The result has been a barrage of accusations and counter allegations.

Los Coyotes has been in the news in recent months as the tribe sought to work with another tribe, the Big Lagoon Rancheria, to open a casino in Barstow. (Los Coyotes' reservation is located in San Diego County. Big Lagoon is in Humboldt County.) Saubel claimed that Barwest and Malik "have done nothing" for the tribe except make empty promises.

"Why should we give [Malik] another chance when there are other people who want to help us?" Saubel said. "He's standing in our way."

Saubel said the 300-member tribe is now divided into two approximately equal halves. Her group includes most of the older tribal members, she said. They also remain allied with the investment firm Barronhaus and its principals, Barron Maisel and Gretchen Belli.

The other side is led by a pair of younger tribal leaders, Shane Chapparosa and Tina Johnson. Saubel said this group includes the rest of the Chapparosa family and many of the tribe's younger members. They remain allied with Barwest.

"We are planning on moving forward with Barwest," said Chapparosa, who is listed as the tribe's vice spokesperson. He said he continues to work under Saubel.

When told that Saubel had made conflicting statements, he indicated that the dispute could be settled by next week. "We have some internal tribal matters that we need to take care of," Chapparosa said.

Capitol Weekly has acquired numerous and contradictory documents detailing the relationship between Barwest and Los Coyotes. A spokesman for Barwest, Tom Shields, characterized the leaking of these documents as "part of a long line of efforts by people who want to derail this project." One of these documents was a September 28 letter from Saubel to Malik and Barwest, written on tribal letterhead.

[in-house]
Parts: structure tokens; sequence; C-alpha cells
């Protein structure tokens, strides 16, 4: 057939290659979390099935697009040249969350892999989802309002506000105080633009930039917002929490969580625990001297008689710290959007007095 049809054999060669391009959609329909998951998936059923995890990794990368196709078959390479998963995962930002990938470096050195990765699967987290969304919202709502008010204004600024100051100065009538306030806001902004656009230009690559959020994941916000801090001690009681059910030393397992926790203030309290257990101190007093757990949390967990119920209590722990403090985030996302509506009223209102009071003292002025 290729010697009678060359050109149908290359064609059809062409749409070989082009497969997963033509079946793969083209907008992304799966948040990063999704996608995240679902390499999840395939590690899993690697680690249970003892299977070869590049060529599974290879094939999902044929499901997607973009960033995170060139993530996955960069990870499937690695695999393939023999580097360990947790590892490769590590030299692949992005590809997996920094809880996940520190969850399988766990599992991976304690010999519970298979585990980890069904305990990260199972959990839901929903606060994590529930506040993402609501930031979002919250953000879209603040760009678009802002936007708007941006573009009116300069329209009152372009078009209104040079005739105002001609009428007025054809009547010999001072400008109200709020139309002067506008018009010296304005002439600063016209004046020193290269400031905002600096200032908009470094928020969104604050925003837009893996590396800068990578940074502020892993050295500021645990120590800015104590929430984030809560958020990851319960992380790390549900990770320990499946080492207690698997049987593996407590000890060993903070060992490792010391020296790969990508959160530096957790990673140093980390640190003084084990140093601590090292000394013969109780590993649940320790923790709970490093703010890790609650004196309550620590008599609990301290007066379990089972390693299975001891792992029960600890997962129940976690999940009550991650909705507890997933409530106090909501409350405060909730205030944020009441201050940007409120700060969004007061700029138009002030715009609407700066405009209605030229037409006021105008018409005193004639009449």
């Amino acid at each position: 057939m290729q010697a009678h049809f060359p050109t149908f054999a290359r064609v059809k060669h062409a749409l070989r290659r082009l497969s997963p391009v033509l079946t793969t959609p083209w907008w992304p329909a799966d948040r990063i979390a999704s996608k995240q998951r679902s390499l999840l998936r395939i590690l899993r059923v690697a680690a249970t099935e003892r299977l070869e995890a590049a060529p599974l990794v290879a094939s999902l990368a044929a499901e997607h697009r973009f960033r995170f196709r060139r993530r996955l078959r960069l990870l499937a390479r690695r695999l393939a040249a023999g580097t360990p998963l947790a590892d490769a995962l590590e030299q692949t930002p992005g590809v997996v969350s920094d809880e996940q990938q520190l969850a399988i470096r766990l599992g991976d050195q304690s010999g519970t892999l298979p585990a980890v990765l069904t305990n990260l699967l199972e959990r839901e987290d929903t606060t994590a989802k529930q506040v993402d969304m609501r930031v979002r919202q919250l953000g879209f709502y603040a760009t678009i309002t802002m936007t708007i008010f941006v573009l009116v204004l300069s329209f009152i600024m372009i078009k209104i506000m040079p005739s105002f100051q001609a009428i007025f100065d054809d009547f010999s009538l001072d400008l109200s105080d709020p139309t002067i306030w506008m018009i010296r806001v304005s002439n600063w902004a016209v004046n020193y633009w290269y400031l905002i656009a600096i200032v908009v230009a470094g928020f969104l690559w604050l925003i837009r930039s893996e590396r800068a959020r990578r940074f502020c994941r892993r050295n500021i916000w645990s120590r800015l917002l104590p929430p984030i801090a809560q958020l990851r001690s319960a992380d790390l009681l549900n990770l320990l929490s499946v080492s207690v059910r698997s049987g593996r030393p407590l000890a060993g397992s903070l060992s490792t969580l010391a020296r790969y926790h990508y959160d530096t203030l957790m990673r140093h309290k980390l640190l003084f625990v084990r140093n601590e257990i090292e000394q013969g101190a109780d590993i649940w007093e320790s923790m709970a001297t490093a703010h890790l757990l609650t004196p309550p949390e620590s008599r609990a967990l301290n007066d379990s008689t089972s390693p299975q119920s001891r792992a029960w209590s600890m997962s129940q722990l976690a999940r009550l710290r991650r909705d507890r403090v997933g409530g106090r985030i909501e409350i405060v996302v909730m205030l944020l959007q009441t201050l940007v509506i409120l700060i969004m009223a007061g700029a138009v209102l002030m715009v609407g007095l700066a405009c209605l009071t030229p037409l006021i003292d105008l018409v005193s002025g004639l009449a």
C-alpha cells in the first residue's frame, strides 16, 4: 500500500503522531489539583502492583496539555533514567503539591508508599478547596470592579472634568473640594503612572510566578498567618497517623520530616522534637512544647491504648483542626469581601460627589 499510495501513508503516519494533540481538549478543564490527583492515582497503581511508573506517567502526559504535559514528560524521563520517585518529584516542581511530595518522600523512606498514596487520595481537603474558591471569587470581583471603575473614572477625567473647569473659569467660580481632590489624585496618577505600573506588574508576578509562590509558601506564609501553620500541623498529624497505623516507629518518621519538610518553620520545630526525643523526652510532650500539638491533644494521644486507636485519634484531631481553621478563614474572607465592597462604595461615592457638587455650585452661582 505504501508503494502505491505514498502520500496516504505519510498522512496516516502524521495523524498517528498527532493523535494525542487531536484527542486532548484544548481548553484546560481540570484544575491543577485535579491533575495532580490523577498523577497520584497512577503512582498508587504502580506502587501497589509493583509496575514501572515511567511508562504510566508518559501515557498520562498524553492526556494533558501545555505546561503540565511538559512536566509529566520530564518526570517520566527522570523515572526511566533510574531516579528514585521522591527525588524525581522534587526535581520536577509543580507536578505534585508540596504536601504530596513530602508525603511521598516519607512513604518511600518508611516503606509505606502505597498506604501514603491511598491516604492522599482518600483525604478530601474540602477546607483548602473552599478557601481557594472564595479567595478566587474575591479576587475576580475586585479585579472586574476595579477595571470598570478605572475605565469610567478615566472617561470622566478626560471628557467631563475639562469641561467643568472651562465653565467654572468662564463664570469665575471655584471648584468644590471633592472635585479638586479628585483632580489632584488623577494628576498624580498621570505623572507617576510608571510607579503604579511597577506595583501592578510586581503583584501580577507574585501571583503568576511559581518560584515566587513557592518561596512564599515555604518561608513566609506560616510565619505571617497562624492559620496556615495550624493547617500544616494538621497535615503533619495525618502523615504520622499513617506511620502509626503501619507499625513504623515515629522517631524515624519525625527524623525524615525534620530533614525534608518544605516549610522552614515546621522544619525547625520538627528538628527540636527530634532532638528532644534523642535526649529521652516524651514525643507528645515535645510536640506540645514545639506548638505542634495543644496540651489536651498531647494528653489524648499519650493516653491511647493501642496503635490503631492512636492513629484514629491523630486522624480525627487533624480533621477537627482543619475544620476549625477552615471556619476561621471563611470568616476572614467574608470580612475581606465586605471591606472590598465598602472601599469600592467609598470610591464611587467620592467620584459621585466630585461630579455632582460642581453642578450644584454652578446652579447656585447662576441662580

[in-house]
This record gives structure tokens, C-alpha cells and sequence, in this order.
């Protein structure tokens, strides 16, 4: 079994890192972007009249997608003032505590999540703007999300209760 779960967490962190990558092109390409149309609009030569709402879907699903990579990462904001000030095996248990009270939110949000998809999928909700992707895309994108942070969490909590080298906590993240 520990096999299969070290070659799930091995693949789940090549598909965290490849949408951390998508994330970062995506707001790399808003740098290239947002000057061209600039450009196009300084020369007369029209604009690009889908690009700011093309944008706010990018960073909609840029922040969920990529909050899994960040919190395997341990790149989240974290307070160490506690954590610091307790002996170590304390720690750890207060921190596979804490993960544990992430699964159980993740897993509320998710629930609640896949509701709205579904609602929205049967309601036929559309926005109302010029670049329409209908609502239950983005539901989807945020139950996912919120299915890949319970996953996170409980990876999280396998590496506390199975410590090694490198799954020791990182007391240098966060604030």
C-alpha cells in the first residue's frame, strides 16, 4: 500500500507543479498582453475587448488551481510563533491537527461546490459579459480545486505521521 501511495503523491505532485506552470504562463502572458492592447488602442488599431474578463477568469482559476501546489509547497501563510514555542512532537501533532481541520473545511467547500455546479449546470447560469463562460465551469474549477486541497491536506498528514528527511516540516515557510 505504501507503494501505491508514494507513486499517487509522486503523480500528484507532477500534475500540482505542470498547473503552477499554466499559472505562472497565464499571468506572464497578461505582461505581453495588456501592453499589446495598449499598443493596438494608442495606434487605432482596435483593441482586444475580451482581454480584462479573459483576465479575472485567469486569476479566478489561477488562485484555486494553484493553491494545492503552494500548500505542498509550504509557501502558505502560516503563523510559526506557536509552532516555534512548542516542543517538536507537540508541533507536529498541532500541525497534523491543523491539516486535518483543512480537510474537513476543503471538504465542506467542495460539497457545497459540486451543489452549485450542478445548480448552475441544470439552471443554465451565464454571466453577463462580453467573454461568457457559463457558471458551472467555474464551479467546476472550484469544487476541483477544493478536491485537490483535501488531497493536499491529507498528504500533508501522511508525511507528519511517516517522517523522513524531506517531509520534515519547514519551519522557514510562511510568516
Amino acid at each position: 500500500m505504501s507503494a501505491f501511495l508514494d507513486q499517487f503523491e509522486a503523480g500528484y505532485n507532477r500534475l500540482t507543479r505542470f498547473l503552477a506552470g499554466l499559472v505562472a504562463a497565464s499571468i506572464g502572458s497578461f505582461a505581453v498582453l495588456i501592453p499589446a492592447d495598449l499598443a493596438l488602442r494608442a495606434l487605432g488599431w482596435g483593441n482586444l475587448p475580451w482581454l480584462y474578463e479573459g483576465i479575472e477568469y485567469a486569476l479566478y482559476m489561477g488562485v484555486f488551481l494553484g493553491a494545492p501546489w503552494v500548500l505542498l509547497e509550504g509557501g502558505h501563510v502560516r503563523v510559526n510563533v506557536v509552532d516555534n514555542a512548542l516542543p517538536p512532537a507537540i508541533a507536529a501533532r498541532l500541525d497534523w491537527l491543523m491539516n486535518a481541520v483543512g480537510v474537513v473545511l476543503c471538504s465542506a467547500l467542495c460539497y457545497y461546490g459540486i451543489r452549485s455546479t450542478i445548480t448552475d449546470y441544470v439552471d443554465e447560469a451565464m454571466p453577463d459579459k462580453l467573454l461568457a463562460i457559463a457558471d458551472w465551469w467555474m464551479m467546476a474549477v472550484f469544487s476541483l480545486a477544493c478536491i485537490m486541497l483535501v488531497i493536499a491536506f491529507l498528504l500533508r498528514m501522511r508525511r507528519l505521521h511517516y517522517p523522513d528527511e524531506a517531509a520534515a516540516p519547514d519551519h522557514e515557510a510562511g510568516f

"The tribe is in the process of starting over," Saubel wrote. "As part of this new beginning, and at least for the time being, the Tribe will disengage from LCB Barwest LLC."

Shields characterized this as part of an ongoing discussion, and said the tribe never entertained serious offers from any other outside management company. He denied that there was any "dispute" within the tribe.

"There are confidential letters that have gone back and forth between the tribe," Shields said. "It's unfortunate that there are folks out there who feel they need to distribute confidential information."

In another complication, Barwest owns the Barstow land on which the tribe hopes to build their casino. In her letter, Saubel wrote "regardless of whether Barwest comes to work with us again as a developer and casino manager, the tribe hopes to negotiate the purchase of the Barstow real property owned by LCB Barwest."

Shields said that Barwest "provided the financing part of that is purchasing the land," and the parties still intend to build there. In a Wednesday story in a local Barstow paper, the Desert Dispatch, Malik was quoted as saying he would not sell the land to the tribe if they were no longer working together.

In the meantime, Shields said, the tribe had cut ties with the Barronhaus. This was indicated in an October 17 letter from the tribe’s official counsel, Joel Bernstein of the firm McDermott Will & Emery. "The tribe voted on October 14, 2007, to sever all business relationships with you. You are not to represent to any third party that you represent the tribe."